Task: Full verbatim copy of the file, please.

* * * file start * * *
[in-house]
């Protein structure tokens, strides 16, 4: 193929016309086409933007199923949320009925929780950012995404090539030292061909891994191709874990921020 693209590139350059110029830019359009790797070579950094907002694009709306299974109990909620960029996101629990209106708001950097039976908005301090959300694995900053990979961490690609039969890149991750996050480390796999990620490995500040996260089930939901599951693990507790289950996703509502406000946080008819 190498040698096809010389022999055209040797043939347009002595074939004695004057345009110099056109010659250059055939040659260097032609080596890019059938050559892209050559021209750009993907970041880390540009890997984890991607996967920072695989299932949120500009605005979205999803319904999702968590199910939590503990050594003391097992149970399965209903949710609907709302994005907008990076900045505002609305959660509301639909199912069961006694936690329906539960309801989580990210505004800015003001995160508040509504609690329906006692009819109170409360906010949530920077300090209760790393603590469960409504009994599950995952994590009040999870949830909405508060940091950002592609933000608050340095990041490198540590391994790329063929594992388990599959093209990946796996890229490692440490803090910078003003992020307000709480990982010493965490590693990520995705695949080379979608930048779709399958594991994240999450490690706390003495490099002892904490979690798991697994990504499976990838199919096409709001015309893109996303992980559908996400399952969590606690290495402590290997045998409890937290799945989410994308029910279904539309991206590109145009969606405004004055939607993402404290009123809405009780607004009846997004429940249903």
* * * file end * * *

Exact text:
[in-house]
């Protein structure tokens, strides 16, 4: 193929016309086409933007199923949320009925929780950012995404090539030292061909891994191709874990921020 693209590139350059110029830019359009790797070579950094907002694009709306299974109990909620960029996101629990209106708001950097039976908005301090959300694995900053990979961490690609039969890149991750996050480390796999990620490995500040996260089930939901599951693990507790289950996703509502406000946080008819 190498040698096809010389022999055209040797043939347009002595074939004695004057345009110099056109010659250059055939040659260097032609080596890019059938050559892209050559021209750009993907970041880390540009890997984890991607996967920072695989299932949120500009605005979205999803319904999702968590199910939590503990050594003391097992149970399965209903949710609907709302994005907008990076900045505002609305959660509301639909199912069961006694936690329906539960309801989580990210505004800015003001995160508040509504609690329906006692009819109170409360906010949530920077300090209760790393603590469960409504009994599950995952994590009040999870949830909405508060940091950002592609933000608050340095990041490198540590391994790329063929594992388990599959093209990946796996890229490692440490803090910078003003992020307000709480990982010493965490590693990520995705695949080379979608930048779709399958594991994240999450490690706390003495490099002892904490979690798991697994990504499976990838199919096409709001015309893109996303992980559908996400399952969590606690290495402590290997045998409890937290799945989410994308029910279904539309991206590109145009969606405004004055939607993402404290009123809405009780607004009846997004429940249903």